The Conference Board uses cookies to improve our website, enhance your experience, and deliver relevant messages and offers about our products. Detailed information on the use of cookies on this site is provided in our cookie policy. For more information on how The Conference Board collects and uses personal data, please visit our privacy policy. By continuing to use this Site or by clicking "OK", you consent to the use of cookies. 

15 Oct. 2017 | Comments (0)

It’s a given that you want your boss’s trust. But what if your boss shares things he shouldn’t, trusting that you will be more discreet than he? Maybe he tells you information you shouldn’t know about your peers. Or he gossips about people in other departments. What should you do when your boss is indiscreet? Is there a way to call out unprofessional comments and behavior without risking your relationship — or your job? At what point should you involve your boss’s boss or HR?

What the Experts Say
It can be disheartening and demoralizing when your boss tells you things he shouldn’t, says Annie McKee, founder of the Teleos Leadership Institute and a coauthor, with Daniel Goleman and Richard Boyatzis, ofPrimal Leadership. “He is sending signals that his kind of behavior is okay and acceptable here,” she says, “and it brings up a host of questions” about the organization’s culture. It may also cause you to trust your boss less, says Nancy Rothbard, the David Pottruck Professor of Management at the University of Pennsylvania’s Wharton School. “You worry about being gossiped about,” she says. “You think, ‘If he is saying this about [others], what is he saying about me?’” Here are some ideas for how to respond to an indiscreet boss.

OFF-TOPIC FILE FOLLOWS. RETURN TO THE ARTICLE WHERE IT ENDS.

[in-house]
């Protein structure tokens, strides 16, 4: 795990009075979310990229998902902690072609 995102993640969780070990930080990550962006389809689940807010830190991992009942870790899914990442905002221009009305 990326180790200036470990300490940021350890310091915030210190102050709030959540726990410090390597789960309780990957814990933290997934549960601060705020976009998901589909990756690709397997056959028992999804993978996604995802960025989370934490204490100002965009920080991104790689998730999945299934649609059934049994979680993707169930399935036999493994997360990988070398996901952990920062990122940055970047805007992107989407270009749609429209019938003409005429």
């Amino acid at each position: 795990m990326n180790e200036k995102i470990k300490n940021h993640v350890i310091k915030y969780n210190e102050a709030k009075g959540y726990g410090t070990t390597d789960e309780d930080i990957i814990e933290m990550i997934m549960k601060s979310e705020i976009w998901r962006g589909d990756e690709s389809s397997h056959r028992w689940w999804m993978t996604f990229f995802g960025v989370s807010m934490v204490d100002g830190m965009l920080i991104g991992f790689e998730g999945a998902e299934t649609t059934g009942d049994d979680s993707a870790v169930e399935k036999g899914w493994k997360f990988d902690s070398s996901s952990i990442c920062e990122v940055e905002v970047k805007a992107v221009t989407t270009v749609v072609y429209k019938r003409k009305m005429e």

Change the subject
If your boss makes a derogatory comment about a colleague or spreads gossip — even benign gossip — during a team meeting, your strategies for speaking up are limited because doing so would cause “your boss to lose face,” says McKee. The best way to handle inappropriate comments when there are others in the room is to “break the flow of conversation” and bring the focus back to the task at hand. “Say, ‘I see that time is getting away from us. Let’s get back to what we were talking about.’” Your goal, says Rothbard, is to “change the subject.” The worst thing you can do, she says, is “pile on” by contributing additional disparaging comments. “By mimicking the bad behavior of your boss, you become part of the problem,” she says.